LinkedIn Contacts Have Just Doubled For You

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The new LinkedIn Contacts feature is buggy but it’s opening up incredible people sourcing possibilities.

The terminology “contacts” and “connections” may be somewhat confusing. The all-new LinkedIn Contacts system allows LinkedIn members to merge the information about their contacts on several systems: 1) LinkedIn itself, 2) Gmail, 3) Yahoo mail, 4) Outlook, and several more sources.

Here’s why this is cool:

1. You could create a Gmail account just for adding lists of people, therefore effectively merging any lists (being, for example, lists of a professional association members you’d locate on the web, or lists of people you find in Jigsaw or Zoominfo) with the member data on LinkedIn, no matter what your personal network is like. The merge is done using email addresses as the unique identifiers.

2. For people whom you add from a different account, such as Google/Gmail, LinkedIn creates a LinkedIn-alike “profile”, if it can’t merge the imported data with its own. Therefore it creates uniformity of the presentation of professional profiles for people, no matter inside or outside of LinkedIn, for you, as in this screenshot below. 

This is not a member profile, but the profile of a contact I have added, who is not present on LinkedIn, or at least is not registered on LinkedIn with the given email address:
3. Here’s the coolest part. You can now search across groups of people who have been merged as external lists, on their names, titles, companies, and locations. This is a capability that has been implemented in the (cool but expensive) Talent Pipeline a while ago.

Here is what this search may look like. The colored “in” icons point to my connections, the grayed out “in” icons point to people with whom I am not connected. The search results will show all the matching LinkedIn profiles, even for people outside of my network, as long as there was an email address match while merging.

The search is done across all of the Google-added people, but the search facets are applied to the LinkedIn data.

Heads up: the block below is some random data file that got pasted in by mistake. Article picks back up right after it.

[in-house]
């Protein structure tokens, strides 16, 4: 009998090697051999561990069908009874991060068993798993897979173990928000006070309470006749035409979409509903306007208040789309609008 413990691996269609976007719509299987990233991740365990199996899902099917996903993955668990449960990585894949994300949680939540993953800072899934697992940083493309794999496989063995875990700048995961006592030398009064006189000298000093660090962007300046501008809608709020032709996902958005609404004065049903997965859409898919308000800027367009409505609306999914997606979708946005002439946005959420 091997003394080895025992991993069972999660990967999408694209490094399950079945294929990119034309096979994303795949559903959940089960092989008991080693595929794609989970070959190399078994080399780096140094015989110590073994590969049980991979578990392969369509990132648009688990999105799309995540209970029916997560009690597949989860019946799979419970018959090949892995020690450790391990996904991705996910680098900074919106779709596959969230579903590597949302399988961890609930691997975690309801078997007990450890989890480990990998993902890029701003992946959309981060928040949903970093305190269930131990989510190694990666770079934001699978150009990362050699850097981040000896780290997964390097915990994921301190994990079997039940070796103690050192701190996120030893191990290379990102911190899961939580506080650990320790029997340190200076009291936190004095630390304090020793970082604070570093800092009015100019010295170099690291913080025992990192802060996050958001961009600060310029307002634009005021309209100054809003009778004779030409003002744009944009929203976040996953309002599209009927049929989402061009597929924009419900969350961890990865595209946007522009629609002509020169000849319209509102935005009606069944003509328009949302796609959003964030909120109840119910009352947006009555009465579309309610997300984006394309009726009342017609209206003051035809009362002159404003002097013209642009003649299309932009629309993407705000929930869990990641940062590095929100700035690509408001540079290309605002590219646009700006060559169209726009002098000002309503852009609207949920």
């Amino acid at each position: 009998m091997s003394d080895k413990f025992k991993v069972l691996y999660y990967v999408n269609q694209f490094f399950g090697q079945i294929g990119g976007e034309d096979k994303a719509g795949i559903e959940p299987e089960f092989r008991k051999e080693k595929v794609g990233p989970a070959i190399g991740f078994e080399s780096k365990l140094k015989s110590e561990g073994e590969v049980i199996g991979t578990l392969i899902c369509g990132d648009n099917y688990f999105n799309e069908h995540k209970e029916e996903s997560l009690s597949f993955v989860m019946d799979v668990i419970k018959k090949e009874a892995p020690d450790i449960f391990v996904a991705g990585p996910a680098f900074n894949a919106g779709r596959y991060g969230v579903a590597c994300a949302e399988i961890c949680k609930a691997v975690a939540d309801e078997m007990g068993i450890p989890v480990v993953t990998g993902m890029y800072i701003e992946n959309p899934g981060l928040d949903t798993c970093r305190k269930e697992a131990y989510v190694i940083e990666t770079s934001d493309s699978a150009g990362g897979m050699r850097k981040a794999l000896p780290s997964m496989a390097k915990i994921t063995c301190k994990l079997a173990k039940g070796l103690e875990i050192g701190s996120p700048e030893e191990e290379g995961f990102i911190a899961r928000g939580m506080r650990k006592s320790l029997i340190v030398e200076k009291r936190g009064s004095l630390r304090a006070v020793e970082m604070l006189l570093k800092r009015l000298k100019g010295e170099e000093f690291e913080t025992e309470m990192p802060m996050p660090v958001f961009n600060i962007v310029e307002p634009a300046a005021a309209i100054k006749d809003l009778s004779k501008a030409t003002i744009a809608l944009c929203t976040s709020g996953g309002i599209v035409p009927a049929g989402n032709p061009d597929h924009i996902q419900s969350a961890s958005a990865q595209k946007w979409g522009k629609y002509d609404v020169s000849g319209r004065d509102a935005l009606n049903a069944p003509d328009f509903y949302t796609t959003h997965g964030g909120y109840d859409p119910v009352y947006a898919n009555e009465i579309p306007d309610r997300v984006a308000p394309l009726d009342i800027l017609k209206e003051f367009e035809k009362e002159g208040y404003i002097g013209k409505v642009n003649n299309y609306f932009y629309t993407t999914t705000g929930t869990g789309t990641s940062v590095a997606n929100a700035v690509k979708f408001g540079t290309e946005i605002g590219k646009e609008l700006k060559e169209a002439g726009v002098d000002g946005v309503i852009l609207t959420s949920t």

Here is an example of how this may be used.

Step 1. Clear out your gmail-merged contacts if you have any.

Step 2. Locate a list of people (say, get a list of members of a professional association). Names and email addresses is enough information to start with. Actually, even the names are not that necessary.

Step 3. Upload the list to a gmail account.

Step 4. Merge/connect the gmail account using the new Contacts

Now you can search across this list of people in terms of their LinkedIn data: where they live, which companies they currently work for, and which job titles they have. To search, you would need to use “Google contacts” as the “Source”, as in the screenshot above. The search itself is quite different from before.

WOW. This is incredible – and available for free, with any LinkedIn account.

If you try this out, get ready to be patient. There are numerous bugs. All the numbers shown are wrong, and there’s lots more to complain about.

The less powerful but also quite wonderful upload-to-invite functionality that has served us for years is mostly broken now.

But this stuff is better.



Comments 8

  1. Thank you Irina! I saw these functionalities the other day and was wondering when you were going to blog about it 🙂 I agree- this is pretty cool stuff…And thanks for the great tips.LinkedIn stickiness is getting stickier

  2. Wow! This is some crazy stuff you’ve uncovered, Irina!! Thanks for pointing it out and providing some direction on how it can be used. This is too cool.

  3. I’m not enthused until I see a real use for it. All this does is give LinkedIn more data and look to you to invite non-users to establish an account. What’s in it for us?

  4. Great post Irina!

    It is a mesh similar to that the one you get on a new Android phone when you connect and import the contacts from all your social networks.

    I my case I cannot find anyone’s phone number anywhere in the phone, although I am sure the phone contacts is the first thing I imported 🙂

    PS. Yep, I am going to recreate your steps now…


    1. Post

      It is WAY different from the Android thing… It offers ALL of the LinkedIn data at your fingertips! This is SO powerful. 😉

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